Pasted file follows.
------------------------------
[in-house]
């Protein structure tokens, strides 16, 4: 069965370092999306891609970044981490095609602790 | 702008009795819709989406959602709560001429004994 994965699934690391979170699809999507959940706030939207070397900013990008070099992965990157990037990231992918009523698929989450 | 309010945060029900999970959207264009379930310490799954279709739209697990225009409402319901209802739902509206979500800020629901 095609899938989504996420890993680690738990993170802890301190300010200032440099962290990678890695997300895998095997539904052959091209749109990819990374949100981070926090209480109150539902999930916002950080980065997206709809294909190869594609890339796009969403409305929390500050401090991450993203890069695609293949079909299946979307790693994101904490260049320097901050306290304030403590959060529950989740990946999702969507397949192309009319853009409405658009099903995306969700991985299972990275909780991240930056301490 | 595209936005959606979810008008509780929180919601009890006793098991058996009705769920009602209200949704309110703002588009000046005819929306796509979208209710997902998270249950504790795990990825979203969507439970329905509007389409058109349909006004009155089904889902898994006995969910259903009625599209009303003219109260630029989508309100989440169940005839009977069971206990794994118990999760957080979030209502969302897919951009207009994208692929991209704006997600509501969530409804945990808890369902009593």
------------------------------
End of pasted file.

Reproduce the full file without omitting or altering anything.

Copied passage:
[in-house]
């Protein structure tokens, strides 16, 4: 069965370092999306891609970044981490095609602790 | 702008009795819709989406959602709560001429004994 994965699934690391979170699809999507959940706030939207070397900013990008070099992965990157990037990231992918009523698929989450 | 309010945060029900999970959207264009379930310490799954279709739209697990225009409402319901209802739902509206979500800020629901 095609899938989504996420890993680690738990993170802890301190300010200032440099962290990678890695997300895998095997539904052959091209749109990819990374949100981070926090209480109150539902999930916002950080980065997206709809294909190869594609890339796009969403409305929390500050401090991450993203890069695609293949079909299946979307790693994101904490260049320097901050306290304030403590959060529950989740990946999702969507397949192309009319853009409405658009099903995306969700991985299972990275909780991240930056301490 | 595209936005959606979810008008509780929180919601009890006793098991058996009705769920009602209200949704309110703002588009000046005819929306796509979208209710997902998270249950504790795990990825979203969507439970329905509007389409058109349909006004009155089904889902898994006995969910259903009625599209009303003219109260630029989508309100989440169940005839009977069971206990794994118990999760957080979030209502969302897919951009207009994208692929991209704006997600509501969530409804945990808890369902009593």